David Berry (ed.) (2000). Ethics and Media Culture: Practices and Representations. (Oxford, U.K. & Woburn, MA: Focal Press). xix + 350 pp. ISBN 0-240-51603-8. $34.99 (paper). Chapter endnotes & references, index.

This is another book with a British orientation, and is designed for the advanced student or scholar in the U.K. and elsewhere. Accordingly, it presents a number of ideas that may be unfamiliar to the U.S. audience, and with specialist language that may present difficulties. Even when entering an applied field such as political communication, it goes far past the "here are the traditional rules of the game" discussion that is too often dusted off and used at election time in a number of countries.

The chapters include: "Radical mass media criticism: elements of a history from Kraus to Bourdieu" by John Theobald; "Trust in media practices: towards cultural development" by Berry; "Enframing/revealing: on the question of ethics and differences in technologies of mediation" by Joost van Loon; "The 'fourth estate' and moral responsibilities" by Andrew Edgar; "Reproducing consciousness: what is Indonesia?" by Carol Davis and Nick Rayner; "The manufacture of news-fast moving consumer goods production, or public service?" by Michael Bromley; "'If it bleeds, it leads': ethical questions about popular journalism" by Cynthia Carter and Stuart Allan; "New Labour, New Britain: Campaign politics and the ethics of spin" by Stephen Haywood; "Parody, pastiche or purloining? The uses and abuses of artistic imagery in media representations" by Sandra Miller; "'Shock': the value of emotion" by Jason Barker; "Cyber-ethics: regulation and privatisation" by Paul Walton; "'Sweet sell of sexcess': the production of young women's magazines and readerships in the 1990s" by Anna Gough-Yates; "A social drama: media violence controversies and anti-violence campaign groups" by Annette Hill; "Consuming interests in a culture of secrecy: by Miranda Basner; "And the consequence was...Dealing with the human impact of unethical journalism" by Mike Jempson; "A degree of uncertainty: aspects of the debate over the regulation of the press in the U. K. since 1945" by Tom O'Malley; "Codes and cultures" by Philip Dring and, bringing the book up to date, "Media ethics at the sharp end" by Bill Norris.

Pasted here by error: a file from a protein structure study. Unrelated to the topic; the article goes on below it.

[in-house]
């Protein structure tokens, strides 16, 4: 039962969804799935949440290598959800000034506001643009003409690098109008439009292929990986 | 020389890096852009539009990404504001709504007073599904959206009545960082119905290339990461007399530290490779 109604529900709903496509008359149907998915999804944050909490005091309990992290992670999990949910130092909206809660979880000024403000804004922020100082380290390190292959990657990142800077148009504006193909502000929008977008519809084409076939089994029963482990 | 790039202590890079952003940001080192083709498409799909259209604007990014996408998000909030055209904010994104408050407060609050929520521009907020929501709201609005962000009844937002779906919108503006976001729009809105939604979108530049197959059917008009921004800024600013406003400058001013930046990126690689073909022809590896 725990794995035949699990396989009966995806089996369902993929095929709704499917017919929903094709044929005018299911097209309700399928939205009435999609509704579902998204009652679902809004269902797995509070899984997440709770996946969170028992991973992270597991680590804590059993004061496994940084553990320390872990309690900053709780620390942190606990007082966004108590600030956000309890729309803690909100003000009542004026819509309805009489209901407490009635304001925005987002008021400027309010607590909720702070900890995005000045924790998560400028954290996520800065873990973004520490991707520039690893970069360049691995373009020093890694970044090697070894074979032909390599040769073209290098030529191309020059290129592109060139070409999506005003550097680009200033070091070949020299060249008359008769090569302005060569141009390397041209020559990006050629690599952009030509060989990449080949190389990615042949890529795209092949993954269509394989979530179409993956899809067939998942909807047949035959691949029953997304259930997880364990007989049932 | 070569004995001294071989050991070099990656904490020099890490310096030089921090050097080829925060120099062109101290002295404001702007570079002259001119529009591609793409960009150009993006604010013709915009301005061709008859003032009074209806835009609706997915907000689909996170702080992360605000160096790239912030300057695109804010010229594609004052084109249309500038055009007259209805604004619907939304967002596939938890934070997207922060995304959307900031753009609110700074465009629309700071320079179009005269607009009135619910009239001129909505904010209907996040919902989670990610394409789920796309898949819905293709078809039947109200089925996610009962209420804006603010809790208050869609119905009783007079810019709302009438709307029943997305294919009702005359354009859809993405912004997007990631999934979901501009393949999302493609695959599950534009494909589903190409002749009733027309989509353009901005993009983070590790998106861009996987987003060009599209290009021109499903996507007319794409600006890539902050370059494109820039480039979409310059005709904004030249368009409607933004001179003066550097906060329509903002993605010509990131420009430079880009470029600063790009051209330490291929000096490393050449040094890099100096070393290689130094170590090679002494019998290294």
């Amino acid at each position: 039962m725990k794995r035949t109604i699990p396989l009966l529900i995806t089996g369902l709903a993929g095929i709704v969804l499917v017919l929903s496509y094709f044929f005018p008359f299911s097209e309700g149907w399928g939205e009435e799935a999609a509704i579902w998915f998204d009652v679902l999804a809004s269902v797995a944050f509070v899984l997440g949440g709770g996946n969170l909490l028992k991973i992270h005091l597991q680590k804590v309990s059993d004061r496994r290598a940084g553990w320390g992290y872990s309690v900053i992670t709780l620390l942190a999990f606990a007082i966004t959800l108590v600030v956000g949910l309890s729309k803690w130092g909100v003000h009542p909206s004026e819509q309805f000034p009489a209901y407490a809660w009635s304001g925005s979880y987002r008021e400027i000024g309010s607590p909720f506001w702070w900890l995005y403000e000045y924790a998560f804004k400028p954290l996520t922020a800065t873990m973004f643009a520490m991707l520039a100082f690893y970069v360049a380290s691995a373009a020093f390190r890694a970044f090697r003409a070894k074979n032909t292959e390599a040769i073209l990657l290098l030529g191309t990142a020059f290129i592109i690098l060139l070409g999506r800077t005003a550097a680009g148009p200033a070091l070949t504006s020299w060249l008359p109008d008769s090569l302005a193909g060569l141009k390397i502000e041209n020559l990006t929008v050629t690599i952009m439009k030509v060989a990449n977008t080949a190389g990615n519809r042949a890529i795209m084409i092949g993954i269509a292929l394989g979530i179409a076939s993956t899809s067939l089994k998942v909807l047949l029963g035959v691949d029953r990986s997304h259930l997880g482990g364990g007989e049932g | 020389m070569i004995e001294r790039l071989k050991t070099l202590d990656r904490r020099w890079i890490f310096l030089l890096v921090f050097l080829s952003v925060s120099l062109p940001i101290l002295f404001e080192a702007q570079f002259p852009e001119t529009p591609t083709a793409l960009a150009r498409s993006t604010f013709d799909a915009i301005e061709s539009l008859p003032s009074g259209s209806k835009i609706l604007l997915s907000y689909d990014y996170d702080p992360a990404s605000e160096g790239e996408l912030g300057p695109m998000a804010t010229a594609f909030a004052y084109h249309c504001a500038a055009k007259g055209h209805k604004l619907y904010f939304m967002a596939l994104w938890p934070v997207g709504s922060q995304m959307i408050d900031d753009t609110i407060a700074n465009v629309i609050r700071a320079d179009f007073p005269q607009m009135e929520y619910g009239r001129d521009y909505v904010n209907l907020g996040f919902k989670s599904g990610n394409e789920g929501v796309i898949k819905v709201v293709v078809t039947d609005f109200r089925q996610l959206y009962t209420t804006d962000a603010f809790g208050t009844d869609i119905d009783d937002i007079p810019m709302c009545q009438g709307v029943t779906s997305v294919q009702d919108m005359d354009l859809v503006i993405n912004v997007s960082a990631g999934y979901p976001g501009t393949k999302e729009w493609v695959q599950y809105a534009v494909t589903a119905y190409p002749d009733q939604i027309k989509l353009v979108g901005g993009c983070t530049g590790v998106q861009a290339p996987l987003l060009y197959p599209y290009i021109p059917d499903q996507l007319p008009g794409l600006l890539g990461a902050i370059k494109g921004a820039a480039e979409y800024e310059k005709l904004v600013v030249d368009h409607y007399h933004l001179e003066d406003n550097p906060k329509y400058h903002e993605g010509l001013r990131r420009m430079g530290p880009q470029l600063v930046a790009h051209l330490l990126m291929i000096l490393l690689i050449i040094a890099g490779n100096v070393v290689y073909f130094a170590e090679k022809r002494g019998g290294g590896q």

The above article was published in Media Ethics , Fall 2003 (15:1), p. 50.